Sidiropoulos (pictured third from the left) takes a picture with fellow members of the Biologists Who Code Circle.
Who are you?
Dimitri Sidiropoulos; Senior; Genetics, Cell Biology and Development and Biochemistry major
Where is your hometown?
Born in Washington, D.C. Grew up in Crete, Greece.
What CBS Circle are you leading this year?
Biologists Who Code
Why did you want to lead a group about that topic?
I wanted to bring together CBS students who are interested in applying programming logic to solve problems relevant to biology. Research in the biological sciences is becoming more and more dependent on computer programming. I believe it is important that biologists in research know how to code since we ask the interesting questions in biology and should be able to create our own tools to run the analyses necessary to answer those questions, rather than completely relying on computer scientists.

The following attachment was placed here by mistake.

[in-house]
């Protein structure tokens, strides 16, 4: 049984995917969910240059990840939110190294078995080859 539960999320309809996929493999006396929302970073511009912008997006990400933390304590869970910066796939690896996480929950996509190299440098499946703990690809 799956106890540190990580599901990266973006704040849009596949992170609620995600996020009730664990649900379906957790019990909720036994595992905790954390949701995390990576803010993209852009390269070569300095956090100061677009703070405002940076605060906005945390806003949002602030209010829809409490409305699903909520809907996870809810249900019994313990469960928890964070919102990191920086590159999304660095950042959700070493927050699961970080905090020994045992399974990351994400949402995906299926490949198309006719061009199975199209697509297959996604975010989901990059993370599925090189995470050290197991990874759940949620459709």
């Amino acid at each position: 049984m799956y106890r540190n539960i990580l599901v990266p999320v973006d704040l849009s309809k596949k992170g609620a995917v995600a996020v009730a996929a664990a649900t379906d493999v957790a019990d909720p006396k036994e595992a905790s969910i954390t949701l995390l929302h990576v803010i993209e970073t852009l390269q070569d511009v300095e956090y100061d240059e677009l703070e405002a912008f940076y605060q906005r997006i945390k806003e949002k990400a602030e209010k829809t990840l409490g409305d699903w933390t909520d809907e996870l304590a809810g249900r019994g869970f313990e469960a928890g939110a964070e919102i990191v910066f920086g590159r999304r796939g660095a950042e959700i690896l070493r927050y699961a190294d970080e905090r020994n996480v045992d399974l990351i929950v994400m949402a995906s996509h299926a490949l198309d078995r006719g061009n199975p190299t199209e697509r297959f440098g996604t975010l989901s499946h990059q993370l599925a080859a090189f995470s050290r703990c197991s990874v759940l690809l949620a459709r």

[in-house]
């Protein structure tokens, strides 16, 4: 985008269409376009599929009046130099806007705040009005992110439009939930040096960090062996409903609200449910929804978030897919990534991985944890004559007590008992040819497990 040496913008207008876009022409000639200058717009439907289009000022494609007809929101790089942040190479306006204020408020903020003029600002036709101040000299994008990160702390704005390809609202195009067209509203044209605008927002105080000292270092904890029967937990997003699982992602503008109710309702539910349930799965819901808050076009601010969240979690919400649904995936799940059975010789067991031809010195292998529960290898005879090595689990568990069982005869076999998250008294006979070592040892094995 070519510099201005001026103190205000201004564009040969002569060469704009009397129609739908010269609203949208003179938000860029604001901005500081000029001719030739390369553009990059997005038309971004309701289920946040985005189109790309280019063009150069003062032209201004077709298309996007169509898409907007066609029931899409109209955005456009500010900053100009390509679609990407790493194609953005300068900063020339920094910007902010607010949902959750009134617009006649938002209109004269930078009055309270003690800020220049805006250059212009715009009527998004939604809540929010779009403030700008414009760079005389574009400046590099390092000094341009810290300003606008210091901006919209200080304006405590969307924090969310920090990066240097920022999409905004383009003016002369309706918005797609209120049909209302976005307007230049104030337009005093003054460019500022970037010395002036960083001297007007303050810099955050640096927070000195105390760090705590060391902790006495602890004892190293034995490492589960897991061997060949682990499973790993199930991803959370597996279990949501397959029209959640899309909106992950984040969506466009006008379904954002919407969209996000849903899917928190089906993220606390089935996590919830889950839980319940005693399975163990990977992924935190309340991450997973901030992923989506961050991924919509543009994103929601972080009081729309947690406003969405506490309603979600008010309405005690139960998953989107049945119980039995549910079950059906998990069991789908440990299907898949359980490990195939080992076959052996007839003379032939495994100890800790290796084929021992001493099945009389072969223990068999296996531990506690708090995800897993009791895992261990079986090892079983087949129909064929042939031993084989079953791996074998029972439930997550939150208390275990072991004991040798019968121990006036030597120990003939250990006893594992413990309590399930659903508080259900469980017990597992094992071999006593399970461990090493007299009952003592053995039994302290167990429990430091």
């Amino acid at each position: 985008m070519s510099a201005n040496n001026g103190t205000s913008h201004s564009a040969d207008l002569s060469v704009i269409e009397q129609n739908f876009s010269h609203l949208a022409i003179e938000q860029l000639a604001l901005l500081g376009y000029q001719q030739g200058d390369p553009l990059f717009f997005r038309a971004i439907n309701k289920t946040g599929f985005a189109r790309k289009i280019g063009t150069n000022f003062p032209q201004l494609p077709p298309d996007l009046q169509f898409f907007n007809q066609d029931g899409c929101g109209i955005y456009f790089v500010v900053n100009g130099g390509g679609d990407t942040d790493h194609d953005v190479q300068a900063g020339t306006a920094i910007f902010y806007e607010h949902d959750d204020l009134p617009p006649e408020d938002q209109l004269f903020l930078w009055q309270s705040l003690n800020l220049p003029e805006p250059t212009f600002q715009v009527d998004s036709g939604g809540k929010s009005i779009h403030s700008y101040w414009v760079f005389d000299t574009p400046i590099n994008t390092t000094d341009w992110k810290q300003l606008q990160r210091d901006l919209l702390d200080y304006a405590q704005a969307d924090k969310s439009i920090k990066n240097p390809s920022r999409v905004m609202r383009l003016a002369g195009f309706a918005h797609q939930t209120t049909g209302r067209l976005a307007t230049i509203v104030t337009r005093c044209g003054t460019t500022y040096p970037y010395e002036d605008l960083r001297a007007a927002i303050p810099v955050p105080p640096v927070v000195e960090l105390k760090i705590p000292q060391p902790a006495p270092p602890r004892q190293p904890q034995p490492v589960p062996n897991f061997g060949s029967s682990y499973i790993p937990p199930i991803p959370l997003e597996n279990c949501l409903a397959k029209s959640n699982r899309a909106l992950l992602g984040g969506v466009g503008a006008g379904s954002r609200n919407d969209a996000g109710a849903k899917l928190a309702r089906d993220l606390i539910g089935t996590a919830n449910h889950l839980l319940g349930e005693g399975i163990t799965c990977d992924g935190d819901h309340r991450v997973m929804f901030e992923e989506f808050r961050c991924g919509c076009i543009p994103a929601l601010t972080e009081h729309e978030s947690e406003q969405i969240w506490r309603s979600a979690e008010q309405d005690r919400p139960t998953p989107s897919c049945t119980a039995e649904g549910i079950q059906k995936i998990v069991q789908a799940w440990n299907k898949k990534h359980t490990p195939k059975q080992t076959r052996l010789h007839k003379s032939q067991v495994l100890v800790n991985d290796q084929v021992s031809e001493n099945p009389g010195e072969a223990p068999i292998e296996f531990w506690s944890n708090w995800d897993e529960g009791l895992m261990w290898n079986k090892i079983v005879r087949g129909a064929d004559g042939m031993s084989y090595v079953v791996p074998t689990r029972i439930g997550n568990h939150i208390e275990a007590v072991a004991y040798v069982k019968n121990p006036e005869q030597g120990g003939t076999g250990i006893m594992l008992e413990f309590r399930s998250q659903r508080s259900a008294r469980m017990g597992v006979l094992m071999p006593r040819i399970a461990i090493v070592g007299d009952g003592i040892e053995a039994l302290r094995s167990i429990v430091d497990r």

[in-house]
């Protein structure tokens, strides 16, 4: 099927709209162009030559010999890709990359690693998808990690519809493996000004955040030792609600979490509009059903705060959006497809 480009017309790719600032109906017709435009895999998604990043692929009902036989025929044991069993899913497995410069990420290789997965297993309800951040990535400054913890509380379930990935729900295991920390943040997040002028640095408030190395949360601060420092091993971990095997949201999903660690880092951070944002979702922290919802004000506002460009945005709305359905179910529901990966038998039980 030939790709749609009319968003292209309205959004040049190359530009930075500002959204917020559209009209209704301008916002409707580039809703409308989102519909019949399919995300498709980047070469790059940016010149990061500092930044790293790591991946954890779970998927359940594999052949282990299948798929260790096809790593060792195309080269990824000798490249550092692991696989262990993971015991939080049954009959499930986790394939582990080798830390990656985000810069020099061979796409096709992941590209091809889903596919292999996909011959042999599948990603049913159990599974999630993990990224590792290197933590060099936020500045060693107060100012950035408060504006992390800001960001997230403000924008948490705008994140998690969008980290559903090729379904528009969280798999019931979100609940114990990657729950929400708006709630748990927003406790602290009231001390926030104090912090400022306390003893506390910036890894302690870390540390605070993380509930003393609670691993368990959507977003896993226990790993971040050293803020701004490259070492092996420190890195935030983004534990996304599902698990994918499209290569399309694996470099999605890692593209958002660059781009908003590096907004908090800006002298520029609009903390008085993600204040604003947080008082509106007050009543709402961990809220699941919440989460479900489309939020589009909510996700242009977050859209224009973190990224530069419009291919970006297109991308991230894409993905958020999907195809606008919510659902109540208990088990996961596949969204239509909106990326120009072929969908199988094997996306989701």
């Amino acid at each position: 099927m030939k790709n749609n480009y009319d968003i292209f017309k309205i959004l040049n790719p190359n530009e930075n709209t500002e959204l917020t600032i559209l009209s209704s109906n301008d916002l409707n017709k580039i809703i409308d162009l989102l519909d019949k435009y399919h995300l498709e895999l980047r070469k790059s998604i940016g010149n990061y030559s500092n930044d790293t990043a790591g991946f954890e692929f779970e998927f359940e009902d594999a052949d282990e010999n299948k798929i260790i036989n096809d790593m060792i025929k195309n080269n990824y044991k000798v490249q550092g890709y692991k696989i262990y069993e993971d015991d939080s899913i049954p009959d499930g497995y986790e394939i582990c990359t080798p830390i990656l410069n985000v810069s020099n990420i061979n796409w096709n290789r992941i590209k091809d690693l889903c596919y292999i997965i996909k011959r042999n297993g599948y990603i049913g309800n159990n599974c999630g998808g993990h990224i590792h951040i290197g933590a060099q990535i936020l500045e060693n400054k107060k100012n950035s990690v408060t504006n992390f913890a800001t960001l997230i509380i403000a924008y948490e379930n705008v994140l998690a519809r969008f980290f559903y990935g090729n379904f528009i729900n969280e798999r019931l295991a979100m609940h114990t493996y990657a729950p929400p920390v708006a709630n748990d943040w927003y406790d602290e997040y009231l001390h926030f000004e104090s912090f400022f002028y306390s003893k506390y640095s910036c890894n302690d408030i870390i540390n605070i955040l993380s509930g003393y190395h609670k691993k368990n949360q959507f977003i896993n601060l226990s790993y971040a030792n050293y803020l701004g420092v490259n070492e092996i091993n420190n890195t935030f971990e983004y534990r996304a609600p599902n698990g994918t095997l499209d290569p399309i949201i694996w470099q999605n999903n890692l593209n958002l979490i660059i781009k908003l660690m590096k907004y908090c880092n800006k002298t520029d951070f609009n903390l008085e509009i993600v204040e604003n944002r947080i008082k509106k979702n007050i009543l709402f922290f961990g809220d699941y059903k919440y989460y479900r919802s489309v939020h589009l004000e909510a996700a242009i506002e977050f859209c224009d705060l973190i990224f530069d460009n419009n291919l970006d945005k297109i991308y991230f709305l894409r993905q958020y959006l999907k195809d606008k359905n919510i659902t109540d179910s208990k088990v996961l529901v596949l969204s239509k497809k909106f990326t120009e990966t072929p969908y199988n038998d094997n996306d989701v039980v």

What’s been the most interesting aspect of leading a group?
I’ve been surprised by a few things leading Biologists Who Code. First, I was pleasantly surprised by the strong interest students showed for this circle. I have also been continually impressed by everyone’s drive to learn about coding and how they can implement it in their careers.
What are your career aspirations? Why do you want to go into that field of work?
I wish to pursue a career in academia. I am interested in generating knowledge, creating useful tools and teaching.
Anything else you’d like to add?
Coding is not that difficult! Biology students are more than capable of becoming excellent programmers.